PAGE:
Friday, April 20, 2018


I was at the private view of Shani Rhys James exhibition This Inconstant State yesterday evening at the Connaught Brown gallery in Mayfair. If you're in London do not miss this show. If you're far away, look up some of her work on this BBC video.

It resonates deeply for me, strikes chords I am in tune with. Shani salutes Van Gogh and Soutine and the Fayum portraits of ancient Roman Egypt but without a trace of hero worship or imitation, simply out of comradeship. She is very much her own person, with an uncompromising gaze focused intently on what is around her but through a lens which reflects her interior world. The eyes are all important in her paintings, they have an unquiet, absent expression which at the same time manages to be wholly engaged in the present moment. I love Shani's strong, bold sense of space and drama, her rejection of prettiness and sentimentality - even her flowers are free from 'floweriness'. Yet there is tenderness in all her work and intense empathy with others. Two stunning paintings of Shani's mother in bed (she has suffered a stroke) are almost unbearable in their unvarnished truthfulness from both sides of the trauma: the mother's, and the daughter who is looking on, and looking after.

The colour red plays a dominant role in all the paintings, both as a formal element of design and an emotional key - emotional intelligence you could say - and the thick, sensuous paint seems to me like a fierce struggle to give flesh to memories or moments before they vanish - the paint as a sort of trap for ghosts....this inconstant state.

Shani Rhys James - Quinces 2017
Oil on gesso on board.
29 7/8 x 18 1/8 in. 76 x 46 cm
Connaught Brown
2 Albemarle Street London W1S 4HD

Shani Rhys James, Two Gourds 2017
Oil on linen.
39 3/8 x 39 3/8 in. 100 x 100 cm
Connaught Brown
2 Albemarle St.
London W1S 4HD

Shani Rhys James, Blue Top Orange Hairband, 2017
Oil on gesso on board.
24 1/8 x 24 1/8 in. 61 x 61 cm
Connaught Brown
2 Albemarle St.
London W1S 4HD


Beth said...

Such strong work! Thank you for your descriptions and comments, Natalie. Were there any drawings, or just paintings,?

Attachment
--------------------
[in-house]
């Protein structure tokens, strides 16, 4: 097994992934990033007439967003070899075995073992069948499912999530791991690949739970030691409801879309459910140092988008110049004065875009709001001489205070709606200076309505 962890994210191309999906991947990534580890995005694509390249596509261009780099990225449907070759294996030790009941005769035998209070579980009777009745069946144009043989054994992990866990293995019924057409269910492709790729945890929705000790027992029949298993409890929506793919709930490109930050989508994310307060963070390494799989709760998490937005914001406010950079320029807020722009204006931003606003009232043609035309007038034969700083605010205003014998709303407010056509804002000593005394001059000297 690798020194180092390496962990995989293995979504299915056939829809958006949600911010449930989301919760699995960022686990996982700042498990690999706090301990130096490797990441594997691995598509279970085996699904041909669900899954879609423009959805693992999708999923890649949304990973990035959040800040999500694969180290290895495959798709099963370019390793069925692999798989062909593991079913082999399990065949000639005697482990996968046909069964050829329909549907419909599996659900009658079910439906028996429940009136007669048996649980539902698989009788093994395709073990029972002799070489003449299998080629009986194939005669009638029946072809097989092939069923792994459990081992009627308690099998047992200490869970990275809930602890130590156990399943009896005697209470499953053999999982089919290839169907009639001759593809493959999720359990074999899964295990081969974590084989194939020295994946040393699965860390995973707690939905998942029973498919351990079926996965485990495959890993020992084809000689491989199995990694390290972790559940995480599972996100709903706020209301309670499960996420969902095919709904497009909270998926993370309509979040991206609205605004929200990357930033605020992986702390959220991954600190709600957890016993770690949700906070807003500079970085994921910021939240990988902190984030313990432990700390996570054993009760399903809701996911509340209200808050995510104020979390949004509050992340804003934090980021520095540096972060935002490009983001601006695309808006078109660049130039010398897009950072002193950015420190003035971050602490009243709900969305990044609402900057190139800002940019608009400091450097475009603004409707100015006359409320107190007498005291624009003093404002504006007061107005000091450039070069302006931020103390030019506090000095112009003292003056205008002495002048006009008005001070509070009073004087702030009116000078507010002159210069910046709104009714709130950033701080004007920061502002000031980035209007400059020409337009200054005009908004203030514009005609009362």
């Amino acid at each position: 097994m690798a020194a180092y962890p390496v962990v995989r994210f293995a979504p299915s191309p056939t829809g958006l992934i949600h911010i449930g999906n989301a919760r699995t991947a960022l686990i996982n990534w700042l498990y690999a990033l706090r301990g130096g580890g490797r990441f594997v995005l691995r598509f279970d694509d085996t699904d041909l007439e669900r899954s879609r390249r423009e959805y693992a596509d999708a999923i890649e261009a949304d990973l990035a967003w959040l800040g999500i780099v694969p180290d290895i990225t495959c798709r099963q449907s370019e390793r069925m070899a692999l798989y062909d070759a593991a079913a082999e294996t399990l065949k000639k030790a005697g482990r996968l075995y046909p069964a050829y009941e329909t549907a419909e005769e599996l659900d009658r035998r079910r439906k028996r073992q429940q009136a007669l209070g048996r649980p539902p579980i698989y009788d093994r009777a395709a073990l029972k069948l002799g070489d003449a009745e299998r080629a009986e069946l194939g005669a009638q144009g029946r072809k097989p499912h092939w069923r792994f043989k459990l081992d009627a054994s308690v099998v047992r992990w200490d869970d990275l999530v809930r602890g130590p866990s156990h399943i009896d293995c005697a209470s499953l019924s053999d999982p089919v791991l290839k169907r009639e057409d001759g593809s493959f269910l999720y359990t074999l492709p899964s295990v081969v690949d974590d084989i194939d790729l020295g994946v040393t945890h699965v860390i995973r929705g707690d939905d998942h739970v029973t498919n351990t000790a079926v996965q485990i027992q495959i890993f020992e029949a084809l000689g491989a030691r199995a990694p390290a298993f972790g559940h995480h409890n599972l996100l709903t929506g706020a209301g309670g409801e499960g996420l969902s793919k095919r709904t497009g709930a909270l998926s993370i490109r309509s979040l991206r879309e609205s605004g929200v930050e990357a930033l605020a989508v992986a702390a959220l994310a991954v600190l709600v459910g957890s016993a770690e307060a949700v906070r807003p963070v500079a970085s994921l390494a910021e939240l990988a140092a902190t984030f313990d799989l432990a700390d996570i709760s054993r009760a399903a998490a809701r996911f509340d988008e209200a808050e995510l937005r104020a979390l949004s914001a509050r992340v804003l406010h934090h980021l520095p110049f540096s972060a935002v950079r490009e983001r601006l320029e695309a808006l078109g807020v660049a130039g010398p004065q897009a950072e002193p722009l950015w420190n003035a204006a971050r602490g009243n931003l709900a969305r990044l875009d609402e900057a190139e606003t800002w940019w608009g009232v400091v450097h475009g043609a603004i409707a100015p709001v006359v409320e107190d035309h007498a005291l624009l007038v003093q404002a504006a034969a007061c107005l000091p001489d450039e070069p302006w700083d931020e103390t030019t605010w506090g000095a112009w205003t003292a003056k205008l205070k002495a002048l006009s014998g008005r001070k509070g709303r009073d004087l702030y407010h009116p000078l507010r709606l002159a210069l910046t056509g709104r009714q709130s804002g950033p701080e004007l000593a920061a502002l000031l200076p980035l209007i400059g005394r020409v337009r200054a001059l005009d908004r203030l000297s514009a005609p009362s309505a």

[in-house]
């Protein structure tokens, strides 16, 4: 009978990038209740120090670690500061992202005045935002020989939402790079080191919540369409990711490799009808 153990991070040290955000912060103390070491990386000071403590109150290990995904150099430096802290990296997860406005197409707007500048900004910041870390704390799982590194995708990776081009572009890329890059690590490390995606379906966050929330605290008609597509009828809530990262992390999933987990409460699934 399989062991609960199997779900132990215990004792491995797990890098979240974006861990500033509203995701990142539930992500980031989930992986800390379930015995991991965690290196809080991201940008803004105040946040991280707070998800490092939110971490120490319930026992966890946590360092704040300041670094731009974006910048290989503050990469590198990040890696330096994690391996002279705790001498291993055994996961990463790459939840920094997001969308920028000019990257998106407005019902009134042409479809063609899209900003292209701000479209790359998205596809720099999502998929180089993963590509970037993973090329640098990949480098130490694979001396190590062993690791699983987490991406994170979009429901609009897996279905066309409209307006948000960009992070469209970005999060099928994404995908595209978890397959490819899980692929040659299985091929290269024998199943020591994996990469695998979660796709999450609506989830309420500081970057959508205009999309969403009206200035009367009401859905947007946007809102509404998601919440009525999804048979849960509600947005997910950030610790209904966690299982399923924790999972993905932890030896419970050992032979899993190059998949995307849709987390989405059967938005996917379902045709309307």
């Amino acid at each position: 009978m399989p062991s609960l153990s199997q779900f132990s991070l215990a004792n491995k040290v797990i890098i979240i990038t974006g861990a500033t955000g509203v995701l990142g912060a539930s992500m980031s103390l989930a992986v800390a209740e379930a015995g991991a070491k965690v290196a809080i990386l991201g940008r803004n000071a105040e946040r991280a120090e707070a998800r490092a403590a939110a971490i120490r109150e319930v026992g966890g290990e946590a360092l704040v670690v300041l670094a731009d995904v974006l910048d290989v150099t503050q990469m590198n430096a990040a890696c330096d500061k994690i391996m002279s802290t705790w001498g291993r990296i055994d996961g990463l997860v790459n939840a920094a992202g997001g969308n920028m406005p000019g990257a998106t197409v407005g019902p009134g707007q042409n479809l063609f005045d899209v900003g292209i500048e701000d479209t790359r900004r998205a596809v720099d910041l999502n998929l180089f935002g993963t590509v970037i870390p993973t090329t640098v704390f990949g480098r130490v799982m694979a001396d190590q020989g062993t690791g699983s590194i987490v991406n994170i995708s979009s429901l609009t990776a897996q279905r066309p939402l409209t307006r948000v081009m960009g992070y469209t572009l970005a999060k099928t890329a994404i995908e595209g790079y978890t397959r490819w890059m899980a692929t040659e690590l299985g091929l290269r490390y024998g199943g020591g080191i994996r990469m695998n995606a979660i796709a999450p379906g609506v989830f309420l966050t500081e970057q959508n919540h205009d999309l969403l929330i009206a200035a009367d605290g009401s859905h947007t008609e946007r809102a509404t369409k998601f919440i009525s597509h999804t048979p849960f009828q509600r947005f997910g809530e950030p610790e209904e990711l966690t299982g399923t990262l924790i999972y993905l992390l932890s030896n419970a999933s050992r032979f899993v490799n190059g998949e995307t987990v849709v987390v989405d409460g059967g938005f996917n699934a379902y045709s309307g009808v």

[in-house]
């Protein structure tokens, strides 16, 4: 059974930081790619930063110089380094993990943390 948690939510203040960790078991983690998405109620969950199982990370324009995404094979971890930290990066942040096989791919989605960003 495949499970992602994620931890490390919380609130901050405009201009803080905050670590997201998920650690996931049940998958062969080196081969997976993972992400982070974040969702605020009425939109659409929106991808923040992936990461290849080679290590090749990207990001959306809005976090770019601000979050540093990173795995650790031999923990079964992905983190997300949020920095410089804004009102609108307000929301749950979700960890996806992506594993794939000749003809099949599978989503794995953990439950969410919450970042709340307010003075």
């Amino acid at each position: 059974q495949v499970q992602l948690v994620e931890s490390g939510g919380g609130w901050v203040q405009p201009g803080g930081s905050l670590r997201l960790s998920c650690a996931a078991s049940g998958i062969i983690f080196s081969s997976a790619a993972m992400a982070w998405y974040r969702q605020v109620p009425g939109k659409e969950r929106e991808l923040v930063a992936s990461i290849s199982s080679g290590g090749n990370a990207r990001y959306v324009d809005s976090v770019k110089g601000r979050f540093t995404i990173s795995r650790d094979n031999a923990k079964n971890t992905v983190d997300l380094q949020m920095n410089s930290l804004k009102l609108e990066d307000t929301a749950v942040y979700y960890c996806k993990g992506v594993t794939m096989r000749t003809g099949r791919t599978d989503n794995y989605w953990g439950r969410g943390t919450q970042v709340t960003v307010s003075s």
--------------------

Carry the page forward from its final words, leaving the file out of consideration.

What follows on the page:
Natalie d'Arbeloff said...

Beth, there are only paintings in this exhibition. But look up the links I gave and also watch the BBC videos about her work I got to know her via facebook, met her in real life at the Private Viw this week and like her very much as a person as well as as artist. She lives in Wales, her husband Stephen Weat is also a painter and sculptor.
I think you'll also be interested in this video of her from 2015:

Natalie d'Arbeloff said...

That should have read Stephen West, not 'Weat'.

Vincent said...

I confess my first thought was “I wouldn't want any of those hanging on my wall”. But on reading that she arrived from Australia aged 9, and watching the short video, which showed her cheerful & far removed from the grim memories portrayed in paint, I felt an instant kinship, remembering the cold winter of ’63 but more particularly my own arrival in England from Australia in the summer of ’46, coincidentally a few months before the cold winter of Jan.’47. England was a shock, the war not long over, my grandmother disapproving, the food lousy. Couldn't be expressed in paint, I think.

Good on yer, Shani! Though I'd sooner have anything by N D’A on my wall.

Natalie d'Arbeloff said...

Vincent, thanks for commenting. If all great art must be cheerful this would eliminate a huge proportion of masterpieces from every period and every style in art history. Of course we all have our own subjective perception of any artwork and my own response to Shani's work puts her up there among the greats.

The Weaver of Grass said...

All the war paintings (including Guernica) would be instantly forbidden if we couldn't hang any painting which showed the suffering and sadness in the world could we?
I love Paul Nash's war pictures -.
I also love Shani's work here - the sadness in those pictures would be impossible to put into words.
My son, Dominic (made out of words) suggested I come and look at your blog as he feels we have the same ideas about things. My blog is much more mundane - I am well into my eighties and really only write about my daily life. But that doesn't stop me admiring good painting. So thanks for these.